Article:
Wilfred Vermerris, Ph.D.
Associate Professor of Microbiology & Cell Science
Institute of Food and Agricultural Sciences
Wilfred Vermerris uses innovation and an interdisciplinary mindset to contribute to a next-generation agricultural production system that is both environmentally and economically sustainable.
“Sustainability is often formulated with an emphasis on conserving natural resources and energy, but I think it is also critical to focus on economic sustainability, with agricultural production supporting families and businesses along the market chain,” he said.
Vermerris works with sorghum, a crop widely grown in tropical and subtropical regions of the world, and is exploiting the genetic diversity of this crop in tropical and subtropical regions of the world to develop sorghum that is regionally adapted to Florida and surrounding states.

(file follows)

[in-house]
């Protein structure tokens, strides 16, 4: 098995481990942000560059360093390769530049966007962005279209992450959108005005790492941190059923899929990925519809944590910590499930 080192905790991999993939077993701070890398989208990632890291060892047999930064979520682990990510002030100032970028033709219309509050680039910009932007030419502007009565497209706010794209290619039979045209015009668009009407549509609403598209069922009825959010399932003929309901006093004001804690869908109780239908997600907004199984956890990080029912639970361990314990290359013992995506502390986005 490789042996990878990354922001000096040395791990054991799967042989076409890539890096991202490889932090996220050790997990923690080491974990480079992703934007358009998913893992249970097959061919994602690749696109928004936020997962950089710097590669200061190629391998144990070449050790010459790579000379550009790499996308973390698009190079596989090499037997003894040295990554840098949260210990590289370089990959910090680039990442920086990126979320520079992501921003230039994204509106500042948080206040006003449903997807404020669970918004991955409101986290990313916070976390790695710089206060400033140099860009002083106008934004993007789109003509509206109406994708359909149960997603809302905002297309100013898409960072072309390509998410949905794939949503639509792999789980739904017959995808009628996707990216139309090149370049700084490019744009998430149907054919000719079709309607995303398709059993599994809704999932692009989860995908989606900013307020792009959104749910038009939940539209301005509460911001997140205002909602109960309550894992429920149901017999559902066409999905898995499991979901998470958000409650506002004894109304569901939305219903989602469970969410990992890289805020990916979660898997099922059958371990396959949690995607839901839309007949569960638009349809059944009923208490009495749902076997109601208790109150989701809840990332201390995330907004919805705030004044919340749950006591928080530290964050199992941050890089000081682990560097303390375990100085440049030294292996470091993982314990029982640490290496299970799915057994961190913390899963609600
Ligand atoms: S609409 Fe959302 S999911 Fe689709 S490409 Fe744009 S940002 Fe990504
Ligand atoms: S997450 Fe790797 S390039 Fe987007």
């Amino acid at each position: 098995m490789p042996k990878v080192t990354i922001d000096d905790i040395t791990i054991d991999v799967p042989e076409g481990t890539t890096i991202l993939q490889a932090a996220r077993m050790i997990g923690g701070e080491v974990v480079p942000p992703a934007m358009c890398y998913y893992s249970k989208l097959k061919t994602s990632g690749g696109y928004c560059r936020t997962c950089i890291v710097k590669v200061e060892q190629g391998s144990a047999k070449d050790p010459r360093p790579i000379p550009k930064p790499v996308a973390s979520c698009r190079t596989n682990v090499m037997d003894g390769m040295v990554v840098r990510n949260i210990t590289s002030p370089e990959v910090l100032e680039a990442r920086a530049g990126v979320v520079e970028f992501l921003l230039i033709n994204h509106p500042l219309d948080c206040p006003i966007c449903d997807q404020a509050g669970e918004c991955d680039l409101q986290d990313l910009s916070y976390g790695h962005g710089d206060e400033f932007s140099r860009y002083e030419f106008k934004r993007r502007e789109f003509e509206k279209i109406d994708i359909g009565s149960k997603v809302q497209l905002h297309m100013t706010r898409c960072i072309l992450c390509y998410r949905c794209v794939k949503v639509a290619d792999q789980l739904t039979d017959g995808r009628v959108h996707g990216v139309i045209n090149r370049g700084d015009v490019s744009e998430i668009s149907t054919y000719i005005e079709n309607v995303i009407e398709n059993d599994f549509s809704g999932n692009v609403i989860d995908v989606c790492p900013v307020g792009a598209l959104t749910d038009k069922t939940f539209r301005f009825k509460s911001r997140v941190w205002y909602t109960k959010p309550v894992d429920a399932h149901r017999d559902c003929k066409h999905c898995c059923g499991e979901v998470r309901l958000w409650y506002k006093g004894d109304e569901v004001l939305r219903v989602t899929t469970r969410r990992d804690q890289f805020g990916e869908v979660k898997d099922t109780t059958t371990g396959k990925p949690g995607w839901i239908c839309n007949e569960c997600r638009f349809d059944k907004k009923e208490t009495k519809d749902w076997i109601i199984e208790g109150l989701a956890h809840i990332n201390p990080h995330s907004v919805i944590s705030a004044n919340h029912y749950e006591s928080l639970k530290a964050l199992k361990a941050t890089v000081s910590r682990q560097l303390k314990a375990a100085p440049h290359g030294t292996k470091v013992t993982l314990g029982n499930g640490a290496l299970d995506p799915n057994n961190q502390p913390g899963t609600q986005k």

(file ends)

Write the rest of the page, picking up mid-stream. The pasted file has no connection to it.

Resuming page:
In 2014, Vermerris and his team released five sweet sorghum cultivars, which were evaluated by a commercial sorghum syrup producer in Tennessee and deemed as preferred sorghums fit for commercial production.
With $5.5 million from the USDA, Vermerris and a team of UF researchers have developed a production system that uses high-yielding, low-input sweet sorghums as a source of fermentable sugars to produce biofuels and materials for biodegradable plastics. This system is anticipated to lead to substantial reductions in greenhouse gas emissions when compared to the use of fossil fuels.
Vermerris also leads a five-year bioenergy project with funds from both the U.S. and Indian governments. The project looks at how to use low-productivity lands to produce biofuels without compromising the production of food and animal feed crops.
Overall, Vermerris is committed to finding sustainable solutions through interdisciplinary research.
“In addition to being a scientist, I am also a father and very concerned with the future of our planet,” he said. “I am optimistic we can manage agricultural production systems in such a way that the food and energy needs of the future generation are met, but this will require a combination of creative solutions and a greater societal awareness of where our food and energy come from.”